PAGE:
I’m back in Boothbay Harbor for a much anticipated summer vacation, and have promptly become immersed again in the fight over Lincoln County Healthcare (LCH) and MaineHealth’s plan to close St. Andrews hospital, beginning with the Emergency Room, causing it to lose valuable Critical Access Hospital designation. I wrote some about this last summer here and here, but it has suddenly been made much more personal.*
The very next night after my arrival, my husband, DH**, developed abdominal pain. After several hours of progressively worsening pain, we decided to go to the ER. We explored our four options, and decided it was best to stay on the Boothbay peninsula initially, with its tiny critical access hospital. I had toured there last summer, and had been impressed by its capabilities. It was close and seemed capable.
So about 10:30 pm, we drove over 5 minute around the harbor, and were seen by a physician within 10 minutes—longer than expected because he was tied up with another patient—and hours less than it would have been elsewhere.
The staff promptly performed lab work and x-rays, and then discussed options for follow-up care, as he will need surgery. Miles Hospital, in Damariscotta, was offered and immediately rejected; while they are competent for uncomplicated problems, I wanted him to be somewhere that could handle any complication. Mid-Coast Hospital is not part of LCH’s customary referral pattern, though is considered a “strategic affiliate.” Then there is the mother ship, Maine Medical, in Portland. So late the next morning we traveled the 1.5 hours to see a surgeon. To my dismay, we learned that, since DH was improved, surgery was elective, and could not be performed for at least 3 weeks. There had been a sewage leak in the Operating Rooms, causing all elective cases to be cancelled; their press office did damage control with a remarkably bland, uninformative statement.
That late night experience really brought home how important it is to the residents of the Boothbay peninsula to keep viable, 24-hour care in the immediate area. The region is isolated and the peninsula has narrow, windy roads that are difficult to drive in good weather, let alone in the middle of the night or in bad weather.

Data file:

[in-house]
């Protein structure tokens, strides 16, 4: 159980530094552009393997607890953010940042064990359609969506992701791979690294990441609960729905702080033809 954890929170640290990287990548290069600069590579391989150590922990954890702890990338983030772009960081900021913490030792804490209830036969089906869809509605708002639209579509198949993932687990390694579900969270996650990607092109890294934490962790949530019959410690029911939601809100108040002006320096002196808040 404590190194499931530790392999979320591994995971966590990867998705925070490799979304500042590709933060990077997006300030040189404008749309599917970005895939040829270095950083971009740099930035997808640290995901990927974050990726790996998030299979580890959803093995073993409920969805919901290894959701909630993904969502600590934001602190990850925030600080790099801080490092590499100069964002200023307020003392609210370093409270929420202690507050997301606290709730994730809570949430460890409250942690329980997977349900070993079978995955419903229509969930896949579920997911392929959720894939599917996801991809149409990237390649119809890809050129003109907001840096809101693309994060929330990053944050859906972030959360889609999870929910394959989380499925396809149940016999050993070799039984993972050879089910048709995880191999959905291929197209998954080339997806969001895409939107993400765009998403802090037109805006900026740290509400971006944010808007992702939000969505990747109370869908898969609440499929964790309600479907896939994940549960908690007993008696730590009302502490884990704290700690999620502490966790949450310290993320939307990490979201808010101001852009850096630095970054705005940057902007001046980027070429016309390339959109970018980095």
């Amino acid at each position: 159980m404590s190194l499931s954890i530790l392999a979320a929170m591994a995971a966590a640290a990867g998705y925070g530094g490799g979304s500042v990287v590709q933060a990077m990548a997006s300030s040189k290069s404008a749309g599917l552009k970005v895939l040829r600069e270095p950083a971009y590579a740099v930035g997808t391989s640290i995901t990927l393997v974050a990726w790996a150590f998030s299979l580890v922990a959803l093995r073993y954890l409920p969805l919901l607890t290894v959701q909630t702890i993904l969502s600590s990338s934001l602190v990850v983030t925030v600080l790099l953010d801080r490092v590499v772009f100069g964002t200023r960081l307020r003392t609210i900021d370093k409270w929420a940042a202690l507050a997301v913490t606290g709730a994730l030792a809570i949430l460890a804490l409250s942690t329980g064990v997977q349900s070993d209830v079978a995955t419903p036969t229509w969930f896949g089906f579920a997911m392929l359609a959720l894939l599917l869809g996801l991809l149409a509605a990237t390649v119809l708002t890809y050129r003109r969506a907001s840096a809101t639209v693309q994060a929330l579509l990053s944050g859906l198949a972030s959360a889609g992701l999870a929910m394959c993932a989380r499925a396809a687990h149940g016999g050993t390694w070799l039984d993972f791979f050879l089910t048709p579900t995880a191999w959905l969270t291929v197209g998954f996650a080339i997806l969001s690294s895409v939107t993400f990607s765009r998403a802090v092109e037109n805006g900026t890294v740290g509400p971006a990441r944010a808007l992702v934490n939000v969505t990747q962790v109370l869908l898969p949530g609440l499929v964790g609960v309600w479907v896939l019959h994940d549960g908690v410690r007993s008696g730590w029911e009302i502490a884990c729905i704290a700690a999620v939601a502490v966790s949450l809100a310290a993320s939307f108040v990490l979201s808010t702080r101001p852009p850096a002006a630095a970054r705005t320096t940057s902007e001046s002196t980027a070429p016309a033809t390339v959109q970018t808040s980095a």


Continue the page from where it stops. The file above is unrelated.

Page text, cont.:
What is happening in the Boothbay region is a microcosm of pressures on small, rural hospitals everywhere. Let’s look again at the arguments for or against closing Boothbay’s St. Andrews Hospital and what has happened in recent months.
Critical Access Hospitals
A CAH designation is given to tiny hospitals with less than 25 beds, in rural areas. CAH certification allows hospitals receive special cost-based reimbursement from Medicare, to help stabilize them financially and thereby reduce hospital closures. This is vitally important in sparsely populated parts of the country.
When I left Boothbay last fall, Lincoln County Healthcare (LCH), the mid-level parent organization of St. Andrews, wanted to sacrifice the CAH designation, saying it was not worth much. Now, they are trying to take the valuable CAH designation and have it transferred to Miles. While I am glad LCH now recognizes the value of CAH designation, this would mean downsizing hospital beds to just 25 for the entire region. There are 16 CAH just in Maine—of a total of 39 hospitals in the state.
CAH and Demographics
One of the things I find most astonishing is the lack of foresight or planning from LCH. Lincoln County had a year round, permanent population of 34,224 in 2011. This swells to approximately 55,000 in the summer, with visitors drawn to the Boothbay and Pemaquid peninsulas.